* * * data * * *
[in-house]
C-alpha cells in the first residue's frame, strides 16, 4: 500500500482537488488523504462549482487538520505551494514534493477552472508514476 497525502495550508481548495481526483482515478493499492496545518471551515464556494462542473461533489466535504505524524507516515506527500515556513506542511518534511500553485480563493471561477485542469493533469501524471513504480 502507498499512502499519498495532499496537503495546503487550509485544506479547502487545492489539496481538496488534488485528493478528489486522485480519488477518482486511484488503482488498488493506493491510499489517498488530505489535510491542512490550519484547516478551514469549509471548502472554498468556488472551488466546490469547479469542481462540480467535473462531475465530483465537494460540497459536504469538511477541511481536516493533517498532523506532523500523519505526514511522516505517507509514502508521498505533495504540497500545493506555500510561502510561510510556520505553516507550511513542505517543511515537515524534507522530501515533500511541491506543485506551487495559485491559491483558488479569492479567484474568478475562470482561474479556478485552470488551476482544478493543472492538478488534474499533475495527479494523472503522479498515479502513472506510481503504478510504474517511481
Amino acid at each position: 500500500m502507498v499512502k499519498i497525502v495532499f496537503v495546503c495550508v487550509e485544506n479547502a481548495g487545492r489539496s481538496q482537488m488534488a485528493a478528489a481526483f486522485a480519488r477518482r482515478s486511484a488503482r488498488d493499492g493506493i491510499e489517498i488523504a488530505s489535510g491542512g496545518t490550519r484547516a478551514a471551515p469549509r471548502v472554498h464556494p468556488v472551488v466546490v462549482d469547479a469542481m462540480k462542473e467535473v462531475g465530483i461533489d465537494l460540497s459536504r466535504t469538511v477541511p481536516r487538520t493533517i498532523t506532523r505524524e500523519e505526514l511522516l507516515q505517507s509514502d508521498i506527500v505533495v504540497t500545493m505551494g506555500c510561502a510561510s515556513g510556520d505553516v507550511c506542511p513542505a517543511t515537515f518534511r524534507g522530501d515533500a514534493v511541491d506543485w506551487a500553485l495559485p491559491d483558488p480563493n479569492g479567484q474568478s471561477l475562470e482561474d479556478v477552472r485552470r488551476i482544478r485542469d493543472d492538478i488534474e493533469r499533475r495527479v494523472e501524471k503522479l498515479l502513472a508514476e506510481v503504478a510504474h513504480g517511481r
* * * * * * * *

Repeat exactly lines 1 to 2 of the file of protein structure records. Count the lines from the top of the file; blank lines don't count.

[in-house]
C-alpha cells in the first residue's frame, strides 16, 4: 500500500482537488488523504462549482487538520505551494514534493477552472508514476 497525502495550508481548495481526483482515478493499492496545518471551515464556494462542473461533489466535504505524524507516515506527500515556513506542511518534511500553485480563493471561477485542469493533469501524471513504480 502507498499512502499519498495532499496537503495546503487550509485544506479547502487545492489539496481538496488534488485528493478528489486522485480519488477518482486511484488503482488498488493506493491510499489517498488530505489535510491542512490550519484547516478551514469549509471548502472554498468556488472551488466546490469547479469542481462540480467535473462531475465530483465537494460540497459536504469538511477541511481536516493533517498532523506532523500523519505526514511522516505517507509514502508521498505533495504540497500545493506555500510561502510561510510556520505553516507550511513542505517543511515537515524534507522530501515533500511541491506543485506551487495559485491559491483558488479569492479567484474568478475562470482561474479556478485552470488551476482544478493543472492538478488534474499533475495527479494523472503522479498515479502513472506510481503504478510504474517511481